For a majority of my life, I've struggled with my gender identity. It's a long story of uncertainty and fear — eventually came happiness and a sense of pride.
My story begins in the eighth grade: the first time I ever learned the word about the term "transgender" was on Tumblr. I found some people on the site who identified as such, watched their YouTube videos, and came to the conclusion: I was trans.
I grew up fearful of what people would say — that I was a freak, or going to Hell. I was scared to come out to my parents: would they kick me out and shun me, as other kids had experienced?
The rest of high school is hazy — I was forced to live with my given name and the pronouns I didn't choose. I struggled to fit in. I dressed in a lot of black, my hair was shaggy and hid my face.
Somewhere along my junior year, I mustered the courage to tell a few friends about my new name and asked to go by he/him pronouns. I eventually told my mom how I felt, but she was resistant at first. She didn't understand what any of it meant — and although I was willing to educate her, she didn't go for it.
Online, people were calling me by the name I picked, I even introduced myself as such, and people were using the pronouns I wanted. They were small, yet successful, steps. I went through another "crisis" a few months later; I suddenly hated being called by masculine pronouns and I couldn't stand being called the name I chose.
I began questioning everything I was once certain of. I was so set on my name, and un-coming out to the few friends I made online was awkward, and I didn't mind the few friends who still called me by the name I picked. Yet I was facing this new anxiety of not having an identity.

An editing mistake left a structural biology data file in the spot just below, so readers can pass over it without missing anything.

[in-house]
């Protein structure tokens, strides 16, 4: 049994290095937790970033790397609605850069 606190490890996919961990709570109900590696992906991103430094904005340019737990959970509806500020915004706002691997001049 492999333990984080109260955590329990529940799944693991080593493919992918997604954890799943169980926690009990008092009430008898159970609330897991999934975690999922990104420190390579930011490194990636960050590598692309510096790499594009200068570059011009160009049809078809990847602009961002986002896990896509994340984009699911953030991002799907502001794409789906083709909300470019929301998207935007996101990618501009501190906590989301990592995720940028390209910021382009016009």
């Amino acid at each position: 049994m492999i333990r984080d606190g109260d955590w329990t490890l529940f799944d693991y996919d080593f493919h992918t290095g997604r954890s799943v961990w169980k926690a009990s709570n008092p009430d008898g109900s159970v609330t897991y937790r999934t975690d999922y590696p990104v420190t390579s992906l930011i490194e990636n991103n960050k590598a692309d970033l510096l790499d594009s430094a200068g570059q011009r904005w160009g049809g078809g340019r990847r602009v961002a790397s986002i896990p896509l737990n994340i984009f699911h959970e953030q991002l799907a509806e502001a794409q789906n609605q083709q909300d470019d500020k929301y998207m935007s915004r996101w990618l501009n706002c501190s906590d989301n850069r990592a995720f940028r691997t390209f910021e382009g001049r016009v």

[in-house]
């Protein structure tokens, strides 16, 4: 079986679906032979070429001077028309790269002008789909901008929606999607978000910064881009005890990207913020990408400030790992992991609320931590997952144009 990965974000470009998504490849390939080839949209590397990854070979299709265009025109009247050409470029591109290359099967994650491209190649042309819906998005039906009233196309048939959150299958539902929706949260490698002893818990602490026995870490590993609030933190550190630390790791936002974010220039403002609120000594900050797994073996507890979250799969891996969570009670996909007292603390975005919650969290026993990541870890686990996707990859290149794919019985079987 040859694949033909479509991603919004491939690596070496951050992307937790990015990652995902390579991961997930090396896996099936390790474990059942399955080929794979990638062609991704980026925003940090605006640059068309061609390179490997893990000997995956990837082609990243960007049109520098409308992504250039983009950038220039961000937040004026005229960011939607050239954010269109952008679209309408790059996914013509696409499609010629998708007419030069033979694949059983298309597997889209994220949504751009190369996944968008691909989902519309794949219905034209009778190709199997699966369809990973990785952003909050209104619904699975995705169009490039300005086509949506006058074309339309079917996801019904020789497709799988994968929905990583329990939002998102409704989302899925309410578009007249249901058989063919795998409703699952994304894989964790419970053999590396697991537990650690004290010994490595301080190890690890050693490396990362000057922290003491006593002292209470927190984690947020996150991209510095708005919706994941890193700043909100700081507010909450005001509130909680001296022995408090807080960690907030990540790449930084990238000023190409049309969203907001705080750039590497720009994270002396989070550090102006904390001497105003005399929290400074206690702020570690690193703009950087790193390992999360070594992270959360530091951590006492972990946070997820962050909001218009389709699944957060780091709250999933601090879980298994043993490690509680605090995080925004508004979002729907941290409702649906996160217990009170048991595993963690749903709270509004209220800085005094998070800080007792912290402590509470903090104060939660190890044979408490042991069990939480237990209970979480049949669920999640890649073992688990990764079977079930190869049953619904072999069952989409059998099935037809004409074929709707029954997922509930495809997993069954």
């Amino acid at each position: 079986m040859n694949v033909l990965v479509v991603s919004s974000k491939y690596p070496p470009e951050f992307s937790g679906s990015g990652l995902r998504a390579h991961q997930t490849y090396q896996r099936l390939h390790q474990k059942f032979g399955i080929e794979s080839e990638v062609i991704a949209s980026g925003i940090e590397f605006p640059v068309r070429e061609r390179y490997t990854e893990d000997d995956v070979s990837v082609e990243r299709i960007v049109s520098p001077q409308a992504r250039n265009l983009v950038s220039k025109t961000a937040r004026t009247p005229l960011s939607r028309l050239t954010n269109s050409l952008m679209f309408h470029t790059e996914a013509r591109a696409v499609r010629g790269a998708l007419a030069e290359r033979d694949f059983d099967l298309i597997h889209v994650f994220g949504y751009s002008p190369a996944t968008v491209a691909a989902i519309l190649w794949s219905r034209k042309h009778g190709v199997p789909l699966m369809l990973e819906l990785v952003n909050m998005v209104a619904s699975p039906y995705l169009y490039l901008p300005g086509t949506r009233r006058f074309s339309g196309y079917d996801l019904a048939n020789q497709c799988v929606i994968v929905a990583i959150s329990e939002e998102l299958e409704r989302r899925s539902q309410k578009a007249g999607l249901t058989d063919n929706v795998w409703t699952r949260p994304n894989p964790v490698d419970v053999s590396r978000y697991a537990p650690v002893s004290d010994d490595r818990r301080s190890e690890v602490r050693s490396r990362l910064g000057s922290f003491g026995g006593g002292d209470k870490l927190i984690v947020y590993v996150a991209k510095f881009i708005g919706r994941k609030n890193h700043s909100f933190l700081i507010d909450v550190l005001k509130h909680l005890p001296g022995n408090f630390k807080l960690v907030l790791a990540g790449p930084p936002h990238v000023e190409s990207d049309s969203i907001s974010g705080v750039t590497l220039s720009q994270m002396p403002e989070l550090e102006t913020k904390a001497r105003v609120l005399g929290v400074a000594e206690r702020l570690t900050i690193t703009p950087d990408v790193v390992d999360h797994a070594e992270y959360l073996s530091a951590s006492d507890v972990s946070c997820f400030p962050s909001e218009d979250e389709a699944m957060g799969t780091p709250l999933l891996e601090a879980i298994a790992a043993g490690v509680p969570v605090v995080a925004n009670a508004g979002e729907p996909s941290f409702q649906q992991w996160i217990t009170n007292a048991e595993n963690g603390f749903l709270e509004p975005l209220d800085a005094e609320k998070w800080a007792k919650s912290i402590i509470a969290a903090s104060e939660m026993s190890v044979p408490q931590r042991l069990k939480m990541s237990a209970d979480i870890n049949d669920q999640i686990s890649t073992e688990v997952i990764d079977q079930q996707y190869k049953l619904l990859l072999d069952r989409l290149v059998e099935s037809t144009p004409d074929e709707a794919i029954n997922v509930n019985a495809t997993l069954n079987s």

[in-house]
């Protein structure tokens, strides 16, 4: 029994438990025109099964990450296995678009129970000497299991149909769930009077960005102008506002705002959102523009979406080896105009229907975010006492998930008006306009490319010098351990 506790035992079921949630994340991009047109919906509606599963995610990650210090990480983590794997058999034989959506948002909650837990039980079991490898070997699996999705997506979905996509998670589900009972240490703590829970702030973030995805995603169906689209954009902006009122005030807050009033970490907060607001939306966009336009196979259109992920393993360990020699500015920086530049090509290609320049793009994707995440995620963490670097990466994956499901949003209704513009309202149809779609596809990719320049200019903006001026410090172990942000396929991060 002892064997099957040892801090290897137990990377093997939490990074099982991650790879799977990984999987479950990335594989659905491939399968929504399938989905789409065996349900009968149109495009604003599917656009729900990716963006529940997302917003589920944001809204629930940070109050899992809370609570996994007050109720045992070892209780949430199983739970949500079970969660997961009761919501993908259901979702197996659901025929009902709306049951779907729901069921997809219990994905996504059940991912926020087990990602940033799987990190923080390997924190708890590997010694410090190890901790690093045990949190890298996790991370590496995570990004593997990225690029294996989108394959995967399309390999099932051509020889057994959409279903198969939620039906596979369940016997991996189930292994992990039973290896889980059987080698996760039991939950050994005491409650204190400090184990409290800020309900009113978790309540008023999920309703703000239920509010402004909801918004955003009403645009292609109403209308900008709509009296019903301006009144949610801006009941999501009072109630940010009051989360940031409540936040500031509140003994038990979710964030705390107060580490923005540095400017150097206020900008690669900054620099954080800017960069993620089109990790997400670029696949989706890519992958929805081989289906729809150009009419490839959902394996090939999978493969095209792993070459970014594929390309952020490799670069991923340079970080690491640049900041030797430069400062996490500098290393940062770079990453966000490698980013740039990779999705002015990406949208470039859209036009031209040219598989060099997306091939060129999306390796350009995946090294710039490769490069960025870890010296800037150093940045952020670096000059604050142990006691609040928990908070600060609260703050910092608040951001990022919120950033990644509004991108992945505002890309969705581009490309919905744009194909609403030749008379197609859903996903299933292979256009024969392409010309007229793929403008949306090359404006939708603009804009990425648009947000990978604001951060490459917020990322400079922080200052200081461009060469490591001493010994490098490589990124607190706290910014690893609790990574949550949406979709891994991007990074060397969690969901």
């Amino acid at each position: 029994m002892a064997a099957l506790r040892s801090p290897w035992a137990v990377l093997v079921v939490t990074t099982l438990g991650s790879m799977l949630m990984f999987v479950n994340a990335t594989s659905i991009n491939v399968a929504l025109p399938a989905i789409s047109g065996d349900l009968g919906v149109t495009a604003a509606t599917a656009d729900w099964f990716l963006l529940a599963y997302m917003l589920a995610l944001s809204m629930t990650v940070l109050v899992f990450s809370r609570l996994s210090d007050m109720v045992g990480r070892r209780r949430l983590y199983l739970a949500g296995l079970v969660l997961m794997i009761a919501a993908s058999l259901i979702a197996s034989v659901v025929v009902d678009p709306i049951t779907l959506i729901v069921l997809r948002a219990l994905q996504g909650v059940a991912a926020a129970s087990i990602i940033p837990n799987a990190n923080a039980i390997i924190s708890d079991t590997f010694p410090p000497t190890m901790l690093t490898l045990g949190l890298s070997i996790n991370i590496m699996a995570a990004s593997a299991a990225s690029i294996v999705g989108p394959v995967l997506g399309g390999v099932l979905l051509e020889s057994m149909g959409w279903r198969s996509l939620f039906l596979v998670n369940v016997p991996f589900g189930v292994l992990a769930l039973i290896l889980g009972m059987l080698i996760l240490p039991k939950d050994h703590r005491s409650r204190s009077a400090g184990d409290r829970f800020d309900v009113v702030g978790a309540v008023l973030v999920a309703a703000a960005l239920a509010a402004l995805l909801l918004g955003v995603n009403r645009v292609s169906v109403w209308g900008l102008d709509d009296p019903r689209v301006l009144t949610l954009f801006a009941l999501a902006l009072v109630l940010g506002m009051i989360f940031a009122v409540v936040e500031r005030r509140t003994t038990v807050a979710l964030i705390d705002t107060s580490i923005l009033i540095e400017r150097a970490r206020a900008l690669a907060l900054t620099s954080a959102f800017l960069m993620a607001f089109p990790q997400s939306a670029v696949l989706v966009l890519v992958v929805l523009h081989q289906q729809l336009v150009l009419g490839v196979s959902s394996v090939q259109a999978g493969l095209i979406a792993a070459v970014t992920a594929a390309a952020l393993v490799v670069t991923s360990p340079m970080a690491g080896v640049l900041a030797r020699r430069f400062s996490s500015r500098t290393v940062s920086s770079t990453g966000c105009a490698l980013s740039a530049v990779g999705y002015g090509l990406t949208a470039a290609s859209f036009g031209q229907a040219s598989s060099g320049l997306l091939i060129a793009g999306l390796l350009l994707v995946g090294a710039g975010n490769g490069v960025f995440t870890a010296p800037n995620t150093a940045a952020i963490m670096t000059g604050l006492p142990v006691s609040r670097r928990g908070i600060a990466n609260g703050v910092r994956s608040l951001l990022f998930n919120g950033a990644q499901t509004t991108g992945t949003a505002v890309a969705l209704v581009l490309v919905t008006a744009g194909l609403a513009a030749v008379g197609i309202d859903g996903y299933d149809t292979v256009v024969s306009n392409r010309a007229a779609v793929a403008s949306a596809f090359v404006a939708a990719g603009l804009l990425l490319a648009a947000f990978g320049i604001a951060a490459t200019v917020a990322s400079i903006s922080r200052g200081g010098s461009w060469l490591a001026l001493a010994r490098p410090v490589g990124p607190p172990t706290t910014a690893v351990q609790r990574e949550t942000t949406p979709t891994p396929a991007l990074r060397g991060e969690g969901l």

I found exactly what I was looking for when I wasn't looking for it. I wasn't researching or watching videos on YouTube -- I wasn't trying to define who I was. I just let it happen. Why should I try to label myself, especially when I wasn't sure of who or what I was?
When I was a senior in high school, I came out as "gender-fluid", which essentially means that my identity is on a spectrum: some days I am more masculine, other days I am more feminine, and occasionally I am neither.
I was proud of my identity, and that I was finally living truthfully.
I grew to learn that clothes have no gender; tee-shirts are tee-shirts, jeans are jeans -- why does it matter if the jeans I buy are from the men's section? They're comfier and have better pockets! Men's tee-shirts are broader across the shoulders and fit me better!
I started wearing whatever was comfortable for me in whatever fashion I wanted. I got a proper binder to conceal my chest; I kept getting my hair cut short because that's how I like it. Sometimes I get referred to as "sir", other times "ma'am", and I don't mind it anymore. It made my heart race and made me feel awkward, but now both are equally as comfortable for me.
I struggled with my identity for a better part of my life. I was fearful of being judged and rejected by my family and by my schoolmates. When I finally took the leap and came out, I was surprised by the love and support I was given by my friends. My parents were just happy I was happy.
When I started being honest with myself, I became happier too.